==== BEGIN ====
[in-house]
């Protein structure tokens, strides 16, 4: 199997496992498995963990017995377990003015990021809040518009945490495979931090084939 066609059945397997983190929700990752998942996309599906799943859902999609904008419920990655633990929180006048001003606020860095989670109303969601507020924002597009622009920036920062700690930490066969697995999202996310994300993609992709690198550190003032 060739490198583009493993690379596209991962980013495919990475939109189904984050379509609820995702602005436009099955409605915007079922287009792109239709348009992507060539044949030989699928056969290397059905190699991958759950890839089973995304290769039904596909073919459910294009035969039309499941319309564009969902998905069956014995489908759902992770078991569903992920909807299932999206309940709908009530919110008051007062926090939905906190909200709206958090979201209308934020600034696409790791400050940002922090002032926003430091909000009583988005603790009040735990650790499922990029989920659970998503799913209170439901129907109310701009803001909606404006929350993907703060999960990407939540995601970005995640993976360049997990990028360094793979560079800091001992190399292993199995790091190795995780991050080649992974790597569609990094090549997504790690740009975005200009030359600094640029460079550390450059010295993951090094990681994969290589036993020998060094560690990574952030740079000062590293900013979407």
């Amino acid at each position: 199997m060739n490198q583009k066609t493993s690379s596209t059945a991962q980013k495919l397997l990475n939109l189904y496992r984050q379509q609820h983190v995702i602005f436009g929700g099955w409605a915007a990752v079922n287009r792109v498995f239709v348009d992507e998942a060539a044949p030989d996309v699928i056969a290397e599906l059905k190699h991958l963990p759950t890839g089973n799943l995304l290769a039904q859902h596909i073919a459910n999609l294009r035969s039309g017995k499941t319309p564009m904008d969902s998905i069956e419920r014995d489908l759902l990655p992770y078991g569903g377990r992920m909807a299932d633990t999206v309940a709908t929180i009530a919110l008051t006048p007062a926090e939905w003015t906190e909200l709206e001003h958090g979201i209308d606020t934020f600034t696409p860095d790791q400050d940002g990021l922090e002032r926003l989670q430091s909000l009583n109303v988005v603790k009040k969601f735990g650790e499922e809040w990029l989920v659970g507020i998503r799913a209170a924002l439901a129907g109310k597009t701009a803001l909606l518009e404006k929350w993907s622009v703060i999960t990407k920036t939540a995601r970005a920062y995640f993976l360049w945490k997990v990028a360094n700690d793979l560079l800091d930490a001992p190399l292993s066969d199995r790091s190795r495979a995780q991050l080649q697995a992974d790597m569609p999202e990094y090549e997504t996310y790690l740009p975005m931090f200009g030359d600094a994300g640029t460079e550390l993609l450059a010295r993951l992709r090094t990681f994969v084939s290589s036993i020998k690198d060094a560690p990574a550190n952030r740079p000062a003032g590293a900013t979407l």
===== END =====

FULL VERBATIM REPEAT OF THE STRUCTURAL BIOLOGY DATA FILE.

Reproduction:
[in-house]
């Protein structure tokens, strides 16, 4: 199997496992498995963990017995377990003015990021809040518009945490495979931090084939 066609059945397997983190929700990752998942996309599906799943859902999609904008419920990655633990929180006048001003606020860095989670109303969601507020924002597009622009920036920062700690930490066969697995999202996310994300993609992709690198550190003032 060739490198583009493993690379596209991962980013495919990475939109189904984050379509609820995702602005436009099955409605915007079922287009792109239709348009992507060539044949030989699928056969290397059905190699991958759950890839089973995304290769039904596909073919459910294009035969039309499941319309564009969902998905069956014995489908759902992770078991569903992920909807299932999206309940709908009530919110008051007062926090939905906190909200709206958090979201209308934020600034696409790791400050940002922090002032926003430091909000009583988005603790009040735990650790499922990029989920659970998503799913209170439901129907109310701009803001909606404006929350993907703060999960990407939540995601970005995640993976360049997990990028360094793979560079800091001992190399292993199995790091190795995780991050080649992974790597569609990094090549997504790690740009975005200009030359600094640029460079550390450059010295993951090094990681994969290589036993020998060094560690990574952030740079000062590293900013979407």
């Amino acid at each position: 199997m060739n490198q583009k066609t493993s690379s596209t059945a991962q980013k495919l397997l990475n939109l189904y496992r984050q379509q609820h983190v995702i602005f436009g929700g099955w409605a915007a990752v079922n287009r792109v498995f239709v348009d992507e998942a060539a044949p030989d996309v699928i056969a290397e599906l059905k190699h991958l963990p759950t890839g089973n799943l995304l290769a039904q859902h596909i073919a459910n999609l294009r035969s039309g017995k499941t319309p564009m904008d969902s998905i069956e419920r014995d489908l759902l990655p992770y078991g569903g377990r992920m909807a299932d633990t999206v309940a709908t929180i009530a919110l008051t006048p007062a926090e939905w003015t906190e909200l709206e001003h958090g979201i209308d606020t934020f600034t696409p860095d790791q400050d940002g990021l922090e002032r926003l989670q430091s909000l009583n109303v988005v603790k009040k969601f735990g650790e499922e809040w990029l989920v659970g507020i998503r799913a209170a924002l439901a129907g109310k597009t701009a803001l909606l518009e404006k929350w993907s622009v703060i999960t990407k920036t939540a995601r970005a920062y995640f993976l360049w945490k997990v990028a360094n700690d793979l560079l800091d930490a001992p190399l292993s066969d199995r790091s190795r495979a995780q991050l080649q697995a992974d790597m569609p999202e990094y090549e997504t996310y790690l740009p975005m931090f200009g030359d600094a994300g640029t460079e550390l993609l450059a010295r993951l992709r090094t990681f994969v084939s290589s036993i020998k690198d060094a560690p990574a550190n952030r740079p000062a003032g590293a900013t979407l």